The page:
As far as the brands,go every person who owns a leveled/lifted truck will have differing opinions on this. With that being said my personal preferences are Rough Country, Skyjacker, or Ready-Lift. I've personally had all three brands on my truck and never had much of an issue with any of them. My one piece of advice when it comes time to select which option and brand to go with, don't pick the cheapest level or lift you can find. Spend a little bit extra money up front and get something that does the job right, because an additional $400 now might save you thousands down the road...trust me. 

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8 hours ago, JamesAT18 said:

Keep in mind that you have a 2018 which have different UCA (Upper Control Arms) and require extra attention. That is why I posted my recommended spacer kit as it includes UCA's that will provide less strain on the joints and bearings. Continue reading the forums about leveling a 2016+ with spacer kits. 

 

Struts do not need extra attention. 

Yea I forgot about the uca. I'm going back and forth on leveling or lifting. I see the leveling kit your recommended is $90 cheaper than the bilstein 6112 not that price is a factor but is it hard to install myself or is it just better to have someone install it for me? What's a fair price for installation?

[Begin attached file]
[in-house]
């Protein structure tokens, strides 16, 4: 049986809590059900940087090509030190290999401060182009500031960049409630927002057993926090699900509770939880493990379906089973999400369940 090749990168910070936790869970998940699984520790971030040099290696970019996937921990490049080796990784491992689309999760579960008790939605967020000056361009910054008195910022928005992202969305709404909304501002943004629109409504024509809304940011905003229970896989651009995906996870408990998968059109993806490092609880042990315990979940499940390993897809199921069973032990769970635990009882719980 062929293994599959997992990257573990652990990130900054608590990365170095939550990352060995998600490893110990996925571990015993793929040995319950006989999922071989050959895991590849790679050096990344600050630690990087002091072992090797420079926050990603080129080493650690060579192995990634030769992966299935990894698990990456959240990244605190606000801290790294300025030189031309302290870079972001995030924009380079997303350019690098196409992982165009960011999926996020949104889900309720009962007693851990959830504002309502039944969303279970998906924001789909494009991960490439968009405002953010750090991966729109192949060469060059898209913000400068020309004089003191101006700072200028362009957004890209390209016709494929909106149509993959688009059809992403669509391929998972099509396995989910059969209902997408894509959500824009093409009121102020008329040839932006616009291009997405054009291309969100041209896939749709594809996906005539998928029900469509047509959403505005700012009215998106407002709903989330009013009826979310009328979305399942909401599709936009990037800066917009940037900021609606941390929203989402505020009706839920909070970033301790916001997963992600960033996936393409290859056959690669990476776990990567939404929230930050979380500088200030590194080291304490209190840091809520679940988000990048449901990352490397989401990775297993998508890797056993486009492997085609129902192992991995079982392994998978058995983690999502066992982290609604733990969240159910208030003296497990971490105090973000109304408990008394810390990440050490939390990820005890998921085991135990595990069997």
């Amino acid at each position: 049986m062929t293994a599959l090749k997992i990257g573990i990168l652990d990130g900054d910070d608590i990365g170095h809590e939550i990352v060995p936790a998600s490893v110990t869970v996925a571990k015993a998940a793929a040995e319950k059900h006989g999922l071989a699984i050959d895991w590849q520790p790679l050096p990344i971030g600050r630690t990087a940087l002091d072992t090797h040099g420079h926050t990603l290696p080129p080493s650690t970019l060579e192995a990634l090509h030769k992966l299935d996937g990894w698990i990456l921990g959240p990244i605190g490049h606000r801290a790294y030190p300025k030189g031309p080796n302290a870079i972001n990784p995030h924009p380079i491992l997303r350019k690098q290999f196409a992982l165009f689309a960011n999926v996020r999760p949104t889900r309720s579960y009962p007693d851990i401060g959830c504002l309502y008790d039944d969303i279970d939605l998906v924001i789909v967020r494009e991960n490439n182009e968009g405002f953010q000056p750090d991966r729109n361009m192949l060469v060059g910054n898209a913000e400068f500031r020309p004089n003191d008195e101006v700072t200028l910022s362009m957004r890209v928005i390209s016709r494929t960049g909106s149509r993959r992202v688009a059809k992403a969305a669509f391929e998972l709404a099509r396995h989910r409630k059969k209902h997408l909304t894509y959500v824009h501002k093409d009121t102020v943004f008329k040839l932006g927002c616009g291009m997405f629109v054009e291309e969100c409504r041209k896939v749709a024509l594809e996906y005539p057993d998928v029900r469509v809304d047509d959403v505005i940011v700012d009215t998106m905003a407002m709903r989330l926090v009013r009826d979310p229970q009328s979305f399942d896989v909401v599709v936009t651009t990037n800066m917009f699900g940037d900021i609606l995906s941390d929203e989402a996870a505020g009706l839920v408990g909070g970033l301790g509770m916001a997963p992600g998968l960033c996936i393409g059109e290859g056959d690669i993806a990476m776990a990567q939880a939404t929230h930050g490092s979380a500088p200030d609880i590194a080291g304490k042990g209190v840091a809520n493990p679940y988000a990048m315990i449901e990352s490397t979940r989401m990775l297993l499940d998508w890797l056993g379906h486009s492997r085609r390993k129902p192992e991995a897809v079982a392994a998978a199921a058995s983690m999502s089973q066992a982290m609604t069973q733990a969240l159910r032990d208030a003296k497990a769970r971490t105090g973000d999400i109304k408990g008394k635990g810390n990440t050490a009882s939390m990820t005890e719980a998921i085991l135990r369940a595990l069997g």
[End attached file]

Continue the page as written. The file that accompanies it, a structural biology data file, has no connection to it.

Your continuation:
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6 hours ago, TyGriff13 said:

I've driven 4 GM trucks, 2 Sierras and 2 Silverados. I'm currently in a Sierra and debating on which 2019 I want to get, but that is besides the point. The 2014 Sierra I drive now is the most heavily modified truck I've driven, besides my Camaro which is not my daily nor a truck, it has a 4.25" Rough Country lift and 35x12.50x20 Nitto Terra Grapplers G2 among other modifications. My last Sierra was a 2015 w/ a 2.5" Rough Country level w/ 33x12.50x20, which was also a badass looking truck. I personally believe my lifted GMC rides much better than the past Sierras and Silverados that have been leveled, I plan on lifting my next truck as well and clearing the biggest all terrains I can.

 

I really think your question comes down to personal preference and what exactly are you looking for? If you want to clear 33's or even just the next size up tire, then obviously level it. If you want to size up considerably and do 34's or larger, then the lift is going to be the thing to do. 

 

As far as the brands,go every person who owns a leveled/lifted truck will have differing opinions on this. With that being said my personal preferences are Rough Country, Skyjacker, or Ready-Lift. I've personally had all three brands on my truck and never had much of an issue with any of them. My one piece of advice when it comes time to select which option and brand to go with, don't pick the cheapest level or lift you can find. Spend a little bit extra money up front and get something that does the job right, because an additional $400 now might save you thousands down the road...trust me. 

Do you have a link to the lift kit you recommend? And what's a fair price for installation?